Gayana Chuklansev
Debbie offers a dynamic that no other brand can compete with. “Other brands throw money at the situation, but that runs out. We’ve helped ambassadors fuel their own ambitions, products and their influence. We distribute scrubs, medical shoes, Littmann stethoscopes, compression socks. We have a big footprint and can offer a lot more than a quick $200 here and $200 there.” We discussed Nurses Take Disneyland, during which Debbie orchestrated an entire event where nurses literally took over Disneyland in California (which Scrubs Magazine covered).  It’s not only influencers that Debbie works with, large scale brands that she’s fostered relationships with over the years jump in when needed. Debbie enlisted the likes of Emerald Health Services, a national nurse staffing agency, and NurseGrid to help with the Disneyland campaign. It reached over 1 million people and nearly 3,000 Nurses descended on the event, including Kelley Johnson (Miss California and also a nurse). According to another ambassador, Katie Duke, (NP) she wouldn’t be where she is if it weren’t for Debbie’s input.

“Debbie is like my sister. We pioneered the way for Medical Ambassadors, and I’ve never worked with anyone who is so supportive of my personal goals, completely selfless and driven.” – Katie Duke, NP.

Latin Nurse TeresaNurse Georgie and  Katie Duke
It’s a powerful statement, but does she have the goods to back it up? You bet she does. In under two years she amassed an influencer network that commands massive engagement and millions of followers. She’s a smart cookie, like I said, understated. She’s an early adopter and it’s noticeable that she sets the trend versus following it. Cherokee Uniforms was the first brand to create an ambassador program and essentially led medical apparel into the digital age. But it makes sense; what I come to find out is that Debbie lives and breathes it, and she doesn’t stop at 5pm. “I’m on the treadmill at 10pm working, I call it working, but the old adage is true that when you love what you do, it doesn’t feel like work.”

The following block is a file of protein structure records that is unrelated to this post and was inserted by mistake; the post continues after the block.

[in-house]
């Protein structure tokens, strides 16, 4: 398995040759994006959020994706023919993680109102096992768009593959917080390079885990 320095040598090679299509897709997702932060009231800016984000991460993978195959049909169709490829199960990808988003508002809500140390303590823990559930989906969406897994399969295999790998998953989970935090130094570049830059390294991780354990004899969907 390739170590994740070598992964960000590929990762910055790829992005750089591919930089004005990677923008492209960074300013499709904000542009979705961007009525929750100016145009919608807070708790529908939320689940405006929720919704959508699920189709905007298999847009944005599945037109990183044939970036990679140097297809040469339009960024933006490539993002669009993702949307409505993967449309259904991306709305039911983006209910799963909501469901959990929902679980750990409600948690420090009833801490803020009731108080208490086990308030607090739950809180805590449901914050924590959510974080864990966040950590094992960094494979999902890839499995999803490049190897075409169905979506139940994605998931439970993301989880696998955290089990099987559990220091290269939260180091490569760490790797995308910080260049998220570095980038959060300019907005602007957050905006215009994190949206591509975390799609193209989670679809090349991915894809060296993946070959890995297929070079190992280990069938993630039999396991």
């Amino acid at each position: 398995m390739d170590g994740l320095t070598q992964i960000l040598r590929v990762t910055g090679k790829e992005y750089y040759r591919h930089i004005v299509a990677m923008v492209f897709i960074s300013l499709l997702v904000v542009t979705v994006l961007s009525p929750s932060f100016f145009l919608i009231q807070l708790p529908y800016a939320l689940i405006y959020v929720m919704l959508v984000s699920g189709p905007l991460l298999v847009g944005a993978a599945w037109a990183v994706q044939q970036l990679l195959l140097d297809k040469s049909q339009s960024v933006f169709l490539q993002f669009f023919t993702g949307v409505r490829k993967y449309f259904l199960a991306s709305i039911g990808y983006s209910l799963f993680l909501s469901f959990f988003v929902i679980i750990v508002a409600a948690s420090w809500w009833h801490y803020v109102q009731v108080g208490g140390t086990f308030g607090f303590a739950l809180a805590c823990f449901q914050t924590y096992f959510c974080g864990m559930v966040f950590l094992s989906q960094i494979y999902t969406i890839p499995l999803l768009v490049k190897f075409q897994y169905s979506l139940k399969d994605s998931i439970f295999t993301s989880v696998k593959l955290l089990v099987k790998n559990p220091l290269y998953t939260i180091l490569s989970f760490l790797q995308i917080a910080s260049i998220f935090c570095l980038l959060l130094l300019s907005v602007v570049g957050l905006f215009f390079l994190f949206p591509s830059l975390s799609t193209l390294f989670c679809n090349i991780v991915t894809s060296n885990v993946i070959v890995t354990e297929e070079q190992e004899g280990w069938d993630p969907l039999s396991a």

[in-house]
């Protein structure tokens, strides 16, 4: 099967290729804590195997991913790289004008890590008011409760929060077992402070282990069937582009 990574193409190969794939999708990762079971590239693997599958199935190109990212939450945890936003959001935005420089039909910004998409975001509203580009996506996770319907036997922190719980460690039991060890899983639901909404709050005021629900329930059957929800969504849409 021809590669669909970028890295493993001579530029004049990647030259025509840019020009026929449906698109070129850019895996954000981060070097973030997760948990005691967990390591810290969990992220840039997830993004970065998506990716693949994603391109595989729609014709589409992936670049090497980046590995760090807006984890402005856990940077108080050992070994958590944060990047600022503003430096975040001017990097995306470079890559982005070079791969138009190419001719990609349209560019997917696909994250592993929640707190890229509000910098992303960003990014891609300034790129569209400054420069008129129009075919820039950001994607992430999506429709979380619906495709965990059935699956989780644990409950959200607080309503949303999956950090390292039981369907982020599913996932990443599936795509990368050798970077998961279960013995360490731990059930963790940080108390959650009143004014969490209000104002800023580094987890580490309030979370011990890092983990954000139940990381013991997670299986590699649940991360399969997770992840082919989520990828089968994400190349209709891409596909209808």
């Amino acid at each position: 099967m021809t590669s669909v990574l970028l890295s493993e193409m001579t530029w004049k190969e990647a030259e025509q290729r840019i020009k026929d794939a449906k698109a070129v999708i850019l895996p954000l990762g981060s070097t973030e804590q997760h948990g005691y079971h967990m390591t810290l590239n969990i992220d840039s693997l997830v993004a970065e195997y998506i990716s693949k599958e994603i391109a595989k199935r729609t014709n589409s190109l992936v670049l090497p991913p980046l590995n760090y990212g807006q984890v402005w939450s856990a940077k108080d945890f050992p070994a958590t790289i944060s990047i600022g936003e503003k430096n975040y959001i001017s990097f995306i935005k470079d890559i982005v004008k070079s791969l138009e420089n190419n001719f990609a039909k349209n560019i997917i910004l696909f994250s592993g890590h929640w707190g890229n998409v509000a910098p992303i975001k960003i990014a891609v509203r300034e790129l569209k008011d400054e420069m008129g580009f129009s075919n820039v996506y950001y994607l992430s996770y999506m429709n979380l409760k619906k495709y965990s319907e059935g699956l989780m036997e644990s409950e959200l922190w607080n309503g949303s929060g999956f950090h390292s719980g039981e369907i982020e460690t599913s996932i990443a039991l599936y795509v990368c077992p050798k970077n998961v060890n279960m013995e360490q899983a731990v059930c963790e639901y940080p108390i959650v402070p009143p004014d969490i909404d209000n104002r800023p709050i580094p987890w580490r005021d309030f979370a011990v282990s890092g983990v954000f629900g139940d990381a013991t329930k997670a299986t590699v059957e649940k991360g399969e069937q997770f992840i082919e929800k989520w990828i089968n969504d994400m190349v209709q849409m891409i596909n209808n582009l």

But it’s not just engaging with these influencers and sending out product?

“Not at all, I like to think I know a little about fashion (she says with a wink) and I know scrubs inside out, I know the fabrics, body shapes and sizes, what looks good on a petite nurse might look different on a size 10. Color schemes are also hugely important, we have hundreds of designs, fabrics and seasonal changes. I also have a 13-year-old daughter who keeps me in check. But for ambassadors like Lauren Drain, I dressed her in Cherokee Infinity (the company’s answer to Lululemon for scrubs) in a hot pink.” Lauren Drain is a nurse, fitness guru, and top-tier influencer who is also a Cherokee brand ambassador.

“I’m always on the lookout for the next influencer, and numbers aren’t always key. You have to be personable, be a good person and have something to say. Engagement is everything. I also want to know what you’re doing to give back.”

“I cannot explain the respect and gratitude I have for Debbie Singer. She has fearlessly led our Ambassadors with a compassion for others like I’ve never seen before. It’s an honor to know her, love her, and work right alongside her.” Kelly Johnson, Nurse, Miss USA/California Winner, Official Spokesperson for Cherokee Uniforms.

I was intrigued as to what happens next. You have all of these influencers working with you, posting on social every day, events, the list is endless. But what’s next in your path? I genuinely asked this question because it feels like a natural progression in the discussion. I wasn’t necessarily expecting the following answer.

“We have something very special in store for our community. I can’t give too much away, but let me just say that 2019 is going to blow your mind. Just keep an eye out on the Cherokee Uniforms social pages to find out.”

Lofty ambitions? Perhaps, but if you look at what the Singers have accomplished over the past three decades, you don’t take anything with a grain of salt. Debbie treats everyone like family, and it’s this feeling of belonging that has catapulted her network. It’s what pulls this community together, and if the medical industry is a family, Debbie Singer is the godmother.

Want to connect with Debbie? See below.